This summer holiday I binged on books. I just read and read and read. And then read some more. Bingeing and gluttonising and craving for more and more and more – a heavenly addiction like an opiate of the gods.
I could almost go so far as to say that reading is the cure for all evil, all depression, all listlessness, all … well, everything. Unless you’re illiterate. Reading is my saviour, pure and simple. Even more than writing. Because although writers’ block is quite a common ailment, I’ve never suffered from readers’ block. Especially during long and languorous summer holidays, when I manage to consume about three times as many books as during other times of year.
So, if you’re a fellow reading addict, here are some books I’d like to share with you from my gluttony of the past two months. Not necessarily in order of preference or stars.
The Rosie Project by Graeme Simsion – a brilliant and hilarious portrayal of an academic guy with Aspergers, who somehow manages to fall in love and cope with the conundrum of the experience by the skin of his brain cells. In many ways, this novel felt more authentic than Gail Honeyman’s Eleanor Oliphant is Completely Fine. I’d be hard pushed to decide which of the two I preferred. Both are brilliant in their different ways – so can it be a draw?
Little Fires Everywhere by Celeste Ng – a thoroughly good read. Although the underlying mystery throughout is who started the fire that destroyed the protagonists’ family home, it’s much more than a straightforward thriller. Lots of sensitive writing and deep thoughts, though a bit preachy in parts, especially towards the end. At the end of the day, it’s one of those books that I enjoyed while reading, but soon afterwards pondered the question, ‘Hmmm …would I take this to heaven with me?’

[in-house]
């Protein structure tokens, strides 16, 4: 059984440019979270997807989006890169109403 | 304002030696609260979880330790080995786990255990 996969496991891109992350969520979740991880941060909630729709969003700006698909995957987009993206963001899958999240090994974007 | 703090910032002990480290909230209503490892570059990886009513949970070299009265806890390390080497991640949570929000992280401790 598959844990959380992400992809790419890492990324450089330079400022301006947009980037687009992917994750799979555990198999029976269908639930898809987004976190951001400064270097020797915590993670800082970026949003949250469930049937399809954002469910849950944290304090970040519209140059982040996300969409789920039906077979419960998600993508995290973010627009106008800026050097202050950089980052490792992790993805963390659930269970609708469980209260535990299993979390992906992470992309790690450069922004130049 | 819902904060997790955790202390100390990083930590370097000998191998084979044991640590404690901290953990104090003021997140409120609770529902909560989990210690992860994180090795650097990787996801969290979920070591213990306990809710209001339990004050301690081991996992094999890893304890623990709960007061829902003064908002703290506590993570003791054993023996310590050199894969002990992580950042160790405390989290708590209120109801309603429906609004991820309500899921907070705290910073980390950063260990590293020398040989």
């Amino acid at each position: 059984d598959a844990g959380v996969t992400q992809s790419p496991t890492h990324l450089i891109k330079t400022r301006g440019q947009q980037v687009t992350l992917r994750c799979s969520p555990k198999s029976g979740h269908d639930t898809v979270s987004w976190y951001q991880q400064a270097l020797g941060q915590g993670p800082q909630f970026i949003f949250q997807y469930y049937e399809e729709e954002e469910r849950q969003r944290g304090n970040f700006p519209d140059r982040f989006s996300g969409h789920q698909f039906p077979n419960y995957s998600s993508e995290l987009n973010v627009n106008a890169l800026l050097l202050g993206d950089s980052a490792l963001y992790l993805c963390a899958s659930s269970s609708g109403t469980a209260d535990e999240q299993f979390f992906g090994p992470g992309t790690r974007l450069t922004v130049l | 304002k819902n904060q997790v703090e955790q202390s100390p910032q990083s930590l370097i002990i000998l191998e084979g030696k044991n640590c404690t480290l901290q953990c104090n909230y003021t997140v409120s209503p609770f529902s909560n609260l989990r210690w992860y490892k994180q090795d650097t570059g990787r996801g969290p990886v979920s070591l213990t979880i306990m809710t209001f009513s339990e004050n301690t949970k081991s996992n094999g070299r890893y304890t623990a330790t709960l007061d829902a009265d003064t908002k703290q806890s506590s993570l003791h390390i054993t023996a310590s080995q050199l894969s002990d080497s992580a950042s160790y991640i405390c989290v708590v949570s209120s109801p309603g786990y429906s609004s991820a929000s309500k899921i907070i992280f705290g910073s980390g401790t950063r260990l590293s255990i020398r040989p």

The Extraordinary Life of Sam Hell by Bert Dugon – a touching and unusual story of a boy born with red eyes and how this genetic anomaly affected his entire life. I was thoroughly engrossed right until the last quarter or so, when the novel suddenly turned into some kind of Christian homily and made me feel that I’d been duped.
An American Marriage by Tayari Jones – a deeply moving portrayal of the trials of young love and marriage when put to the test of incarceration. The plight of black Americans is powerfully depicted, allowing the non-American white reader into a world they would not normally have any idea of, other than via occasional media coverage. One of my favourite reads this summer. Powerful stuff, and a very satisfying ending.
Normal People by Sally Rooney – after reading the first few chapters of this novel I found myself thinking, hang on a minute, is this Young Adult fiction? But no, once I got further into the storyline and the protagonists developed from high school kids into university and post-university adults, I soon became totally caught up in their complex, addictive relationship. A sensitively written novel and an all-round compelling read.